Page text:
In 1609 the English explorer Henry Hudson (Hudson, Henry) anchored the Half-Moon in the shallows near the site while searching for the Northwest Passage. Fort Nassau, built in 1614 on Castle Island (now part of the Port of Albany), became a trading post for the New Netherland Company. A group of Walloon families built Fort Orange near the site in 1624 and began the first permanent settlement, known as Beverwyck. In 1629 the Dutch West India Company granted tracts along both sides of the river (including Beverwyck) to Kiliaen van Rensselaer, an Amsterdam merchant. Renamed Rensselaerswyck, the area attracted a sizable number of colonists, and in 1652 Peter Stuyvesant (Stuyvesant, Peter), colonial governor for the Dutch West India Company, obtained independent status for the village of Beverwyck from the van Rensselaer family. When Fort Orange surrendered to the British (September 24, 1664), the village was renamed to honour James, duke of York and Albany (later King James II). It was granted a city charter by the British governor Thomas Dongan (Dongan, Thomas, 2nd Earl Of Limerick) on July 22, 1686. Albany's strategic location and the construction of Fort Frederick made it a leading colonial city. Its population of 2,273 in 1703 increased to 3,498 in 1790 (the year of the first U.S. census) and to 50,763 by 1850. The Dutch heritage is reflected in many street names and in the annual Tulip Festival held in May in Washington Park.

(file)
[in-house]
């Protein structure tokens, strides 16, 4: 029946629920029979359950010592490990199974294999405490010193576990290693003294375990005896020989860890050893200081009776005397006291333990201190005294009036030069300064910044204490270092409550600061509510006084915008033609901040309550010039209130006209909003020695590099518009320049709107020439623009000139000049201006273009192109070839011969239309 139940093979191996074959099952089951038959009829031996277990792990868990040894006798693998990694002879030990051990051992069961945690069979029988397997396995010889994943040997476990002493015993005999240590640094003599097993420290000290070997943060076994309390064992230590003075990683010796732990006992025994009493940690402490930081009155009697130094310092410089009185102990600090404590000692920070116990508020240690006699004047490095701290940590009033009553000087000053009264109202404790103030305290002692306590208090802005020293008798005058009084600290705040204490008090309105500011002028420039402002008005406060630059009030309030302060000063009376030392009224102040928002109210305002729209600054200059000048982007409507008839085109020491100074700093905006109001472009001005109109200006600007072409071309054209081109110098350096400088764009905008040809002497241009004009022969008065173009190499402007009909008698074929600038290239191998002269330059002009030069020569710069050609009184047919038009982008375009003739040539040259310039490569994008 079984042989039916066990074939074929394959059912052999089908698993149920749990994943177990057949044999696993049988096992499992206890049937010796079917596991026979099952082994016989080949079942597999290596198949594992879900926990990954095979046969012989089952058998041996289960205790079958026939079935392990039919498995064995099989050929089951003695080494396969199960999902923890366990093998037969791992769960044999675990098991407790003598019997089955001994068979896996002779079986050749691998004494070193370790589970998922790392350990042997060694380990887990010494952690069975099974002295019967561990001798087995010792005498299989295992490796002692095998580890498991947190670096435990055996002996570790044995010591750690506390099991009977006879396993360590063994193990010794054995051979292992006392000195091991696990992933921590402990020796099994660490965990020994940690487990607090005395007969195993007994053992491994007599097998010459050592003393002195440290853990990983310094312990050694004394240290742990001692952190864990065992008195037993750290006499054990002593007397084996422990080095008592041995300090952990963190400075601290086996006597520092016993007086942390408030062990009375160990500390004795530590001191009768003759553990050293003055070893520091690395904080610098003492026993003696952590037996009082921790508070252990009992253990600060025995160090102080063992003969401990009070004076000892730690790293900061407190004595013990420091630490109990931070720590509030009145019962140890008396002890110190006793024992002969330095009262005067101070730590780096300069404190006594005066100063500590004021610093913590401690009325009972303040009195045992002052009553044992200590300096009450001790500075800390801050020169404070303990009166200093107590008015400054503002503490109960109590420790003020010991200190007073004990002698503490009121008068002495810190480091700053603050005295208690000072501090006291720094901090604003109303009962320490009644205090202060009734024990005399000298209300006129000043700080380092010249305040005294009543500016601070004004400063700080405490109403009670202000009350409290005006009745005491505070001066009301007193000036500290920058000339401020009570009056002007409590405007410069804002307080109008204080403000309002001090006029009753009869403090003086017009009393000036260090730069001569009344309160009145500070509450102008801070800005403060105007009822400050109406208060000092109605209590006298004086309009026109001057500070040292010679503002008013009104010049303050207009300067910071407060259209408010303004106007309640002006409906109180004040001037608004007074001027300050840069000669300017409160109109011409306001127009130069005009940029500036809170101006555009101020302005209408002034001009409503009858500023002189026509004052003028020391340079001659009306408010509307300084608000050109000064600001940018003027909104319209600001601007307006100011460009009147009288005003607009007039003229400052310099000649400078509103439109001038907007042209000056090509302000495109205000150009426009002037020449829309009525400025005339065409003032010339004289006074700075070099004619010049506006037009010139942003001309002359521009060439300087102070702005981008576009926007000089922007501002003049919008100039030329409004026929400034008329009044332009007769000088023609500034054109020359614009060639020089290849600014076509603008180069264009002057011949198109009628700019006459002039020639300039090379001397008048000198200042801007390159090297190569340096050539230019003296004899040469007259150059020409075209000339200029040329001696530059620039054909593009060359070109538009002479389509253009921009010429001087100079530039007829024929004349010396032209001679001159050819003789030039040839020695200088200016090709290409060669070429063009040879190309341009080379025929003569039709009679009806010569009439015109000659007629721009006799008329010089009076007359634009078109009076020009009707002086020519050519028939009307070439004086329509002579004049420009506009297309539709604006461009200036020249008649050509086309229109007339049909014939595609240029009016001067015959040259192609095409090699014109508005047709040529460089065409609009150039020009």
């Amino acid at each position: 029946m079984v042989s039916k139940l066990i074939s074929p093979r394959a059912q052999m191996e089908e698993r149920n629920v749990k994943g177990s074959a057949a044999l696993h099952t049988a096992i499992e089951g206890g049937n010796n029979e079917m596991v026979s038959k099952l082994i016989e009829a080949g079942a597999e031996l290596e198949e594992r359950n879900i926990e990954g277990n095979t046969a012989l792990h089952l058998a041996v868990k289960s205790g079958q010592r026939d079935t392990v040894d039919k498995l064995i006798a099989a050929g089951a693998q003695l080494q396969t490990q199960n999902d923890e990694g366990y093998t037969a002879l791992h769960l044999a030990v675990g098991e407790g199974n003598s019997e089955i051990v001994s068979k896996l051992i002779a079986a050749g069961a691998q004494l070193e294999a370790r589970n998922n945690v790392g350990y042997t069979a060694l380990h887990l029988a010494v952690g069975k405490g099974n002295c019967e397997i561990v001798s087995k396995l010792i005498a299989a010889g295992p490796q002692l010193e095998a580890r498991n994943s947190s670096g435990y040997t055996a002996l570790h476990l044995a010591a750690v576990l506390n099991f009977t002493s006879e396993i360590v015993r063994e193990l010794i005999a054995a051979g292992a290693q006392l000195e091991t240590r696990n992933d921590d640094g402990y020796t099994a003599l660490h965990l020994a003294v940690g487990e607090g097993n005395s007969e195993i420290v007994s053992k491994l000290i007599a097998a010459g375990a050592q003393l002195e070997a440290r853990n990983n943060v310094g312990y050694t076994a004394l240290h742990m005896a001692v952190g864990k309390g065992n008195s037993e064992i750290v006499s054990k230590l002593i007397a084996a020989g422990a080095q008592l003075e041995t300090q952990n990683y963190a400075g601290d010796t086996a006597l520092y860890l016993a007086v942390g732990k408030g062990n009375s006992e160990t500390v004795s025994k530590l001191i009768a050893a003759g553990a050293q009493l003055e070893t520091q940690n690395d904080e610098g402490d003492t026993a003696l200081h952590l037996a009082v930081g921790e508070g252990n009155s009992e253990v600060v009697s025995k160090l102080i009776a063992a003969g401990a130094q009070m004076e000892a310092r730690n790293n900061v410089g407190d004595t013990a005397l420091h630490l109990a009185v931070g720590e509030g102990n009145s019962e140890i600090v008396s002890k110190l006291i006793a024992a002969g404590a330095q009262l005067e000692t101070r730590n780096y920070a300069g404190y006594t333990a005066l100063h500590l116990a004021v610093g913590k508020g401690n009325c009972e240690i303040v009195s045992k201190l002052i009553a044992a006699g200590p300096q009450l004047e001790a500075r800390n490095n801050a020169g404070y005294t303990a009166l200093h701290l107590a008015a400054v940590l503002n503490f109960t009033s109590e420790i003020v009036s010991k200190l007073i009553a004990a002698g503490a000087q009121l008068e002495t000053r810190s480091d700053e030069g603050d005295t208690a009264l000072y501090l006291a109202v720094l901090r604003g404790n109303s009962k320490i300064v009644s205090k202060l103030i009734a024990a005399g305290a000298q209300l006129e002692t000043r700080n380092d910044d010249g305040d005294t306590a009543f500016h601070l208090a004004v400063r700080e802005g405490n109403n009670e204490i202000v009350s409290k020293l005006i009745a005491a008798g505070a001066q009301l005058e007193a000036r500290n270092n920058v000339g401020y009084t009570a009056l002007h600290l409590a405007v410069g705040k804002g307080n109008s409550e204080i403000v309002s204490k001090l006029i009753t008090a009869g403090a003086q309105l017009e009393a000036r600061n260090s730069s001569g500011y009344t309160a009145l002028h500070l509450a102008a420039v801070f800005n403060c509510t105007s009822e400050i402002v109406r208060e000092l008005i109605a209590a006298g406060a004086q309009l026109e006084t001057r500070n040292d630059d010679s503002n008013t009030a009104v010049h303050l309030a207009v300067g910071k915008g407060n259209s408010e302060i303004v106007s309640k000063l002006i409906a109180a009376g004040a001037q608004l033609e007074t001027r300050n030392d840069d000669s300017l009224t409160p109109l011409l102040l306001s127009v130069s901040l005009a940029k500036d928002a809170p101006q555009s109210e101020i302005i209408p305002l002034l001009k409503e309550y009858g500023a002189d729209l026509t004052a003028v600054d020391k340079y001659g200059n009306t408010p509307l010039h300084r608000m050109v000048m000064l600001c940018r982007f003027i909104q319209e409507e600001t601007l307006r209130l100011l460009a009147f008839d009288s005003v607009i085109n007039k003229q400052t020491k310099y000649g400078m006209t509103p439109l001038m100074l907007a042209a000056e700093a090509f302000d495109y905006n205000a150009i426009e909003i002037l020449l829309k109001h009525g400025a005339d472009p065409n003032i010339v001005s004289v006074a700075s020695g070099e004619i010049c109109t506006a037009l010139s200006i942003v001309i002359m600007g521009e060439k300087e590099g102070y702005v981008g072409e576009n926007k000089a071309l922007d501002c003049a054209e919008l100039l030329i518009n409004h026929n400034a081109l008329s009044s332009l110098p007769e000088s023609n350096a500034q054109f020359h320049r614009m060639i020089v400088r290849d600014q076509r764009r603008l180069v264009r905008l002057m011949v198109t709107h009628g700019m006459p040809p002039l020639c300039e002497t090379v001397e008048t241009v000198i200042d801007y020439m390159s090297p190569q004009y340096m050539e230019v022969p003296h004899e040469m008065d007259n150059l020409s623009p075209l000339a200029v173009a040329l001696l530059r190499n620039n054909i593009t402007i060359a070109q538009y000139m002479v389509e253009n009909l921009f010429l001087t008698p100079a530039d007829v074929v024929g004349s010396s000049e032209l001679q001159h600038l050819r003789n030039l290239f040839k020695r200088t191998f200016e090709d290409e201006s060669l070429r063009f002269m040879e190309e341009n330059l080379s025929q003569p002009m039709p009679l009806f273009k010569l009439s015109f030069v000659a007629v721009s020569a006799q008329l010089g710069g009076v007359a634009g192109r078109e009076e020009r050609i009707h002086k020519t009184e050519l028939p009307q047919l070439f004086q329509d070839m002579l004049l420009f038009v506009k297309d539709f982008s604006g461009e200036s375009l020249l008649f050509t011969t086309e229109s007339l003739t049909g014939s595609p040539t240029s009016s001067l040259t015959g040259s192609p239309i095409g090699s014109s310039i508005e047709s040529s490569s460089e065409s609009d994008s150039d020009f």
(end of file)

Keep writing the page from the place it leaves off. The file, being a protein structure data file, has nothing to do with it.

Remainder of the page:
In 1689 one of the first intercolonial conventions was held at Albany to discuss a system of mutual defense. A more significant historical gathering was the Albany Congress, which took place in 1754. This meeting paved the way for the Congress of 1765 and the Continental Congress of 1774. Migrating pioneers began to appear in Albany as early as 1783, and the city, a thriving fur-trading centre, became a major outfitting point for wagon trains going west. The opening of the Erie Canal (1825) and the advent of the railroad (1831) increased the flow of traffic through the city, which became the hub of transportation to Michigan Territory (the upper Great Lakes).